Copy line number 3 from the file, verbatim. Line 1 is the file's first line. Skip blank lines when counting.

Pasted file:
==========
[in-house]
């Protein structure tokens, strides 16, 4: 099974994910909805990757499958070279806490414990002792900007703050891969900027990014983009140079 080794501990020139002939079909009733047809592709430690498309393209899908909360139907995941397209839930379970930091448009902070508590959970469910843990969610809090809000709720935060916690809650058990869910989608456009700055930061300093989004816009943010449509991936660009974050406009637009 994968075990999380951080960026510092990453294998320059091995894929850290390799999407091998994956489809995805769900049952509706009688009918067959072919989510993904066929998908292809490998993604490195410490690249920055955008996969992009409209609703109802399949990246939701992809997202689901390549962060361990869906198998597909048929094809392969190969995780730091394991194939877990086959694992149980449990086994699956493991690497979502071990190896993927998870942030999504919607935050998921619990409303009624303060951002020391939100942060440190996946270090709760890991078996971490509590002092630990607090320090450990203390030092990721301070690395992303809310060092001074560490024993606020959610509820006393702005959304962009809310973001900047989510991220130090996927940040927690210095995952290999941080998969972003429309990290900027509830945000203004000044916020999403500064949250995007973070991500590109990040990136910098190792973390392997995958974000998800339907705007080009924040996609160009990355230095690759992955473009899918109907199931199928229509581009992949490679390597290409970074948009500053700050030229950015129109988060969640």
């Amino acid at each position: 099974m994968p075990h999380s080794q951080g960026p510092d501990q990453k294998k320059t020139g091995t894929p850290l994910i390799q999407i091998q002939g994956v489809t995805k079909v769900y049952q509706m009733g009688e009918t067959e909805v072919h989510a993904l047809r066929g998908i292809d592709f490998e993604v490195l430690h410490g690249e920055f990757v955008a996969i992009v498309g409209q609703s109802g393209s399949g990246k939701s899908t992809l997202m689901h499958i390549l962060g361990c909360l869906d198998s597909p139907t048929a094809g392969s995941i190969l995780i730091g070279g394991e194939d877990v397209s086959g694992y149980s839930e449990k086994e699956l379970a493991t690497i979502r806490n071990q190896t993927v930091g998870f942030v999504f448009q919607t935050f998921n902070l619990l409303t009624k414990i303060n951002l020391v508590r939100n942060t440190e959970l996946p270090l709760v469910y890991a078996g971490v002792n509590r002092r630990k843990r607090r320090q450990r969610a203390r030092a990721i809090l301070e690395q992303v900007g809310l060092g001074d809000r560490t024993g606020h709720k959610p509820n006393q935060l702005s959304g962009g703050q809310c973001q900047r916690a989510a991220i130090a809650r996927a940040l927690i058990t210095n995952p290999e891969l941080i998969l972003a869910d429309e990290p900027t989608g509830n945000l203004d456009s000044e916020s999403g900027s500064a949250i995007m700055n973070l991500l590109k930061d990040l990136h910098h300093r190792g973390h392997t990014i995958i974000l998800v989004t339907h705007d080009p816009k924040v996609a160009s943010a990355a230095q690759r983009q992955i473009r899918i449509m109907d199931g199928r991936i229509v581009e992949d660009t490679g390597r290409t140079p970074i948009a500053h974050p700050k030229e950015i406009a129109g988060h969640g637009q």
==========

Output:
């Amino acid at each position: 099974m994968p075990h999380s080794q951080g960026p510092d501990q990453k294998k320059t020139g091995t894929p850290l994910i390799q999407i091998q002939g994956v489809t995805k079909v769900y049952q509706m009733g009688e009918t067959e909805v072919h989510a993904l047809r066929g998908i292809d592709f490998e993604v490195l430690h410490g690249e920055f990757v955008a996969i992009v498309g409209q609703s109802g393209s399949g990246k939701s899908t992809l997202m689901h499958i390549l962060g361990c909360l869906d198998s597909p139907t048929a094809g392969s995941i190969l995780i730091g070279g394991e194939d877990v397209s086959g694992y149980s839930e449990k086994e699956l379970a493991t690497i979502r806490n071990q190896t993927v930091g998870f942030v999504f448009q919607t935050f998921n902070l619990l409303t009624k414990i303060n951002l020391v508590r939100n942060t440190e959970l996946p270090l709760v469910y890991a078996g971490v002792n509590r002092r630990k843990r607090r320090q450990r969610a203390r030092a990721i809090l301070e690395q992303v900007g809310l060092g001074d809000r560490t024993g606020h709720k959610p509820n006393q935060l702005s959304g962009g703050q809310c973001q900047r916690a989510a991220i130090a809650r996927a940040l927690i058990t210095n995952p290999e891969l941080i998969l972003a869910d429309e990290p900027t989608g509830n945000l203004d456009s000044e916020s999403g900027s500064a949250i995007m700055n973070l991500l590109k930061d990040l990136h910098h300093r190792g973390h392997t990014i995958i974000l998800v989004t339907h705007d080009p816009k924040v996609a160009s943010a990355a230095q690759r983009q992955i473009r899918i449509m109907d199931g199928r991936i229509v581009e992949d660009t490679g390597r290409t140079p970074i948009a500053h974050p700050k030229e950015i406009a129109g988060h969640g637009q």